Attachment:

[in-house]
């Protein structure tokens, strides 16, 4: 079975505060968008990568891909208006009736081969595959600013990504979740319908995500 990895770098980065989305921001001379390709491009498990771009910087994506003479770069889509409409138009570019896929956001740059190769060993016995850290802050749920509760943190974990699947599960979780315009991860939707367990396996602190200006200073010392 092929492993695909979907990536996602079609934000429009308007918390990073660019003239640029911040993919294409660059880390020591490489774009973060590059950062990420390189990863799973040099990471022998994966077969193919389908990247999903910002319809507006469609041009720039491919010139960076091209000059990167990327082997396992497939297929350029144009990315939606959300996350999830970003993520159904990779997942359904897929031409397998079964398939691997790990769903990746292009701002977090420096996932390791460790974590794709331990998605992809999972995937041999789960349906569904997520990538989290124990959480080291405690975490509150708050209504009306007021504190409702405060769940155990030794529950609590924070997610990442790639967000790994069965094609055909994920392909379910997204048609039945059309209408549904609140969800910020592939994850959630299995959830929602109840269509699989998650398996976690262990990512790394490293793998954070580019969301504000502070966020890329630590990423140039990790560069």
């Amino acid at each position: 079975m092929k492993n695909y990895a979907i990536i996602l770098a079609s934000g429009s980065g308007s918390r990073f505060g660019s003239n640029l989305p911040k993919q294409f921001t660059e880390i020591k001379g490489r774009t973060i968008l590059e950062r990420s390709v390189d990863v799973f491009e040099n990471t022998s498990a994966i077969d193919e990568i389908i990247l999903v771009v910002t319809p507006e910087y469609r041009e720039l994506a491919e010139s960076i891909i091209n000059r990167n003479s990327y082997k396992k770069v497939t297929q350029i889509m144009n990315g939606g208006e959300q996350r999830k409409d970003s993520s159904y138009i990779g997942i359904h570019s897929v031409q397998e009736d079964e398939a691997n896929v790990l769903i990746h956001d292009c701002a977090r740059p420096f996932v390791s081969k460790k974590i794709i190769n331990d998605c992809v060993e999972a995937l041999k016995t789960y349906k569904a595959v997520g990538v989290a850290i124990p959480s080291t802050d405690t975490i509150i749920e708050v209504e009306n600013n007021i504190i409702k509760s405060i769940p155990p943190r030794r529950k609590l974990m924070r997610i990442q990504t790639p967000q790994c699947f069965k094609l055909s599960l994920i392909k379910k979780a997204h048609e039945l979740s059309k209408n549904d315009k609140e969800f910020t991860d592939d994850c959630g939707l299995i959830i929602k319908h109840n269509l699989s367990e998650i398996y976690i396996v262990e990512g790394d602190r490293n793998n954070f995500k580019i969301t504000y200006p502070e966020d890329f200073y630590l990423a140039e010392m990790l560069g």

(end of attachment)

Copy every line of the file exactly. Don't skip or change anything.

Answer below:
[in-house]
């Protein structure tokens, strides 16, 4: 079975505060968008990568891909208006009736081969595959600013990504979740319908995500 990895770098980065989305921001001379390709491009498990771009910087994506003479770069889509409409138009570019896929956001740059190769060993016995850290802050749920509760943190974990699947599960979780315009991860939707367990396996602190200006200073010392 092929492993695909979907990536996602079609934000429009308007918390990073660019003239640029911040993919294409660059880390020591490489774009973060590059950062990420390189990863799973040099990471022998994966077969193919389908990247999903910002319809507006469609041009720039491919010139960076091209000059990167990327082997396992497939297929350029144009990315939606959300996350999830970003993520159904990779997942359904897929031409397998079964398939691997790990769903990746292009701002977090420096996932390791460790974590794709331990998605992809999972995937041999789960349906569904997520990538989290124990959480080291405690975490509150708050209504009306007021504190409702405060769940155990030794529950609590924070997610990442790639967000790994069965094609055909994920392909379910997204048609039945059309209408549904609140969800910020592939994850959630299995959830929602109840269509699989998650398996976690262990990512790394490293793998954070580019969301504000502070966020890329630590990423140039990790560069």
């Amino acid at each position: 079975m092929k492993n695909y990895a979907i990536i996602l770098a079609s934000g429009s980065g308007s918390r990073f505060g660019s003239n640029l989305p911040k993919q294409f921001t660059e880390i020591k001379g490489r774009t973060i968008l590059e950062r990420s390709v390189d990863v799973f491009e040099n990471t022998s498990a994966i077969d193919e990568i389908i990247l999903v771009v910002t319809p507006e910087y469609r041009e720039l994506a491919e010139s960076i891909i091209n000059r990167n003479s990327y082997k396992k770069v497939t297929q350029i889509m144009n990315g939606g208006e959300q996350r999830k409409d970003s993520s159904y138009i990779g997942i359904h570019s897929v031409q397998e009736d079964e398939a691997n896929v790990l769903i990746h956001d292009c701002a977090r740059p420096f996932v390791s081969k460790k974590i794709i190769n331990d998605c992809v060993e999972a995937l041999k016995t789960y349906k569904a595959v997520g990538v989290a850290i124990p959480s080291t802050d405690t975490i509150i749920e708050v209504e009306n600013n007021i504190i409702k509760s405060i769940p155990p943190r030794r529950k609590l974990m924070r997610i990442q990504t790639p967000q790994c699947f069965k094609l055909s599960l994920i392909k379910k979780a997204h048609e039945l979740s059309k209408n549904d315009k609140e969800f910020t991860d592939d994850c959630g939707l299995i959830i929602k319908h109840n269509l699989s367990e998650i398996y976690i396996v262990e990512g790394d602190r490293n793998n954070f995500k580019i969301t504000y200006p502070e966020d890329f200073y630590l990423a140039e010392m990790l560069g």